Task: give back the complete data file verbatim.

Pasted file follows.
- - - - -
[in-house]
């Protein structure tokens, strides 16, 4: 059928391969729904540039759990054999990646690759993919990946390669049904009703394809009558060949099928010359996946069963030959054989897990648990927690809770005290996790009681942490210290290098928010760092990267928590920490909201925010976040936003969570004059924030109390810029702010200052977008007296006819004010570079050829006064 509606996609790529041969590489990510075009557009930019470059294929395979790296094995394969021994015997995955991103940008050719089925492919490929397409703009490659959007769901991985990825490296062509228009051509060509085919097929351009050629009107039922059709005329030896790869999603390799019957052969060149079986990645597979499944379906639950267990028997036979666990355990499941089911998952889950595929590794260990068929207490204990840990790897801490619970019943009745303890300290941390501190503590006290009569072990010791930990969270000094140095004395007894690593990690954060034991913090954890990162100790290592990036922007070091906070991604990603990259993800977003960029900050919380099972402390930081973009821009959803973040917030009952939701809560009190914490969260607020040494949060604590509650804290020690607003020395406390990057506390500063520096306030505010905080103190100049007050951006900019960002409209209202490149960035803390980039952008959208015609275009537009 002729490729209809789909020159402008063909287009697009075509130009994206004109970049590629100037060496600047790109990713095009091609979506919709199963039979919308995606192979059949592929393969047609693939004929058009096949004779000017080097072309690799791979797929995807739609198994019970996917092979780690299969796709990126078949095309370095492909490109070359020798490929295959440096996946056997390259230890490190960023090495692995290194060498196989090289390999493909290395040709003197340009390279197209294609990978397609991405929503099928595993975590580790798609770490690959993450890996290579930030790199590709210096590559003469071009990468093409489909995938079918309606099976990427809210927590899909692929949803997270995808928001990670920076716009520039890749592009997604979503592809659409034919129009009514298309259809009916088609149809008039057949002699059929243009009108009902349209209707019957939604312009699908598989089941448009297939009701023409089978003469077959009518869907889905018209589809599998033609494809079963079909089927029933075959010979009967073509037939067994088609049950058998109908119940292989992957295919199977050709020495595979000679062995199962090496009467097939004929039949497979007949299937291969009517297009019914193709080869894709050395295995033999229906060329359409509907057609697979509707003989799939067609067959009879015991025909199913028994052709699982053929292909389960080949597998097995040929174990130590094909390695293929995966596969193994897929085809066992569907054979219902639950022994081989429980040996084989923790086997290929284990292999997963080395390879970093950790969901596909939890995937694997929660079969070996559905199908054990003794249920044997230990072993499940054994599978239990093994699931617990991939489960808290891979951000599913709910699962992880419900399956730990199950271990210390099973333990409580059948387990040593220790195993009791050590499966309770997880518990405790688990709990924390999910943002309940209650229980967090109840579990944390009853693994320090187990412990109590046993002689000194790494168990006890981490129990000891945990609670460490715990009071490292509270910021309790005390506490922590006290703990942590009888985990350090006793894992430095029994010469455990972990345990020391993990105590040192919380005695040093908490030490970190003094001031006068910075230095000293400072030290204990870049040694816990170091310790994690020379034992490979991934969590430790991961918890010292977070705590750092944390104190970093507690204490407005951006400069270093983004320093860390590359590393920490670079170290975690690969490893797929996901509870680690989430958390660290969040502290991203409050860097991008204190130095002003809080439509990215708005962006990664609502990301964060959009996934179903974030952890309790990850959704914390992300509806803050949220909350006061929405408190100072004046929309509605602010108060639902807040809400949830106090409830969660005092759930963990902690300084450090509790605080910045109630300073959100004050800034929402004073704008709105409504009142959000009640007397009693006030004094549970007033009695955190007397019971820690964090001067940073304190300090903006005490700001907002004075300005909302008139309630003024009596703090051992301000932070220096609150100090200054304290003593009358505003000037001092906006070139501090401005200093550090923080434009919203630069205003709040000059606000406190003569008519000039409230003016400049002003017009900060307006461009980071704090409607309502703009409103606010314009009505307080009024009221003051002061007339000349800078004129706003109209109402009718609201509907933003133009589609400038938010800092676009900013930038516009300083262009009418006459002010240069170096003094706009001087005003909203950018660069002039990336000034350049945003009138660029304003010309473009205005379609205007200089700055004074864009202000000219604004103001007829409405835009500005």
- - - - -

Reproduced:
[in-house]
């Protein structure tokens, strides 16, 4: 059928391969729904540039759990054999990646690759993919990946390669049904009703394809009558060949099928010359996946069963030959054989897990648990927690809770005290996790009681942490210290290098928010760092990267928590920490909201925010976040936003969570004059924030109390810029702010200052977008007296006819004010570079050829006064 509606996609790529041969590489990510075009557009930019470059294929395979790296094995394969021994015997995955991103940008050719089925492919490929397409703009490659959007769901991985990825490296062509228009051509060509085919097929351009050629009107039922059709005329030896790869999603390799019957052969060149079986990645597979499944379906639950267990028997036979666990355990499941089911998952889950595929590794260990068929207490204990840990790897801490619970019943009745303890300290941390501190503590006290009569072990010791930990969270000094140095004395007894690593990690954060034991913090954890990162100790290592990036922007070091906070991604990603990259993800977003960029900050919380099972402390930081973009821009959803973040917030009952939701809560009190914490969260607020040494949060604590509650804290020690607003020395406390990057506390500063520096306030505010905080103190100049007050951006900019960002409209209202490149960035803390980039952008959208015609275009537009 002729490729209809789909020159402008063909287009697009075509130009994206004109970049590629100037060496600047790109990713095009091609979506919709199963039979919308995606192979059949592929393969047609693939004929058009096949004779000017080097072309690799791979797929995807739609198994019970996917092979780690299969796709990126078949095309370095492909490109070359020798490929295959440096996946056997390259230890490190960023090495692995290194060498196989090289390999493909290395040709003197340009390279197209294609990978397609991405929503099928595993975590580790798609770490690959993450890996290579930030790199590709210096590559003469071009990468093409489909995938079918309606099976990427809210927590899909692929949803997270995808928001990670920076716009520039890749592009997604979503592809659409034919129009009514298309259809009916088609149809008039057949002699059929243009009108009902349209209707019957939604312009699908598989089941448009297939009701023409089978003469077959009518869907889905018209589809599998033609494809079963079909089927029933075959010979009967073509037939067994088609049950058998109908119940292989992957295919199977050709020495595979000679062995199962090496009467097939004929039949497979007949299937291969009517297009019914193709080869894709050395295995033999229906060329359409509907057609697979509707003989799939067609067959009879015991025909199913028994052709699982053929292909389960080949597998097995040929174990130590094909390695293929995966596969193994897929085809066992569907054979219902639950022994081989429980040996084989923790086997290929284990292999997963080395390879970093950790969901596909939890995937694997929660079969070996559905199908054990003794249920044997230990072993499940054994599978239990093994699931617990991939489960808290891979951000599913709910699962992880419900399956730990199950271990210390099973333990409580059948387990040593220790195993009791050590499966309770997880518990405790688990709990924390999910943002309940209650229980967090109840579990944390009853693994320090187990412990109590046993002689000194790494168990006890981490129990000891945990609670460490715990009071490292509270910021309790005390506490922590006290703990942590009888985990350090006793894992430095029994010469455990972990345990020391993990105590040192919380005695040093908490030490970190003094001031006068910075230095000293400072030290204990870049040694816990170091310790994690020379034992490979991934969590430790991961918890010292977070705590750092944390104190970093507690204490407005951006400069270093983004320093860390590359590393920490670079170290975690690969490893797929996901509870680690989430958390660290969040502290991203409050860097991008204190130095002003809080439509990215708005962006990664609502990301964060959009996934179903974030952890309790990850959704914390992300509806803050949220909350006061929405408190100072004046929309509605602010108060639902807040809400949830106090409830969660005092759930963990902690300084450090509790605080910045109630300073959100004050800034929402004073704008709105409504009142959000009640007397009693006030004094549970007033009695955190007397019971820690964090001067940073304190300090903006005490700001907002004075300005909302008139309630003024009596703090051992301000932070220096609150100090200054304290003593009358505003000037001092906006070139501090401005200093550090923080434009919203630069205003709040000059606000406190003569008519000039409230003016400049002003017009900060307006461009980071704090409607309502703009409103606010314009009505307080009024009221003051002061007339000349800078004129706003109209109402009718609201509907933003133009589609400038938010800092676009900013930038516009300083262009009418006459002010240069170096003094706009001087005003909203950018660069002039990336000034350049945003009138660029304003010309473009205005379609205007200089700055004074864009202000000219604004103001007829409405835009500005």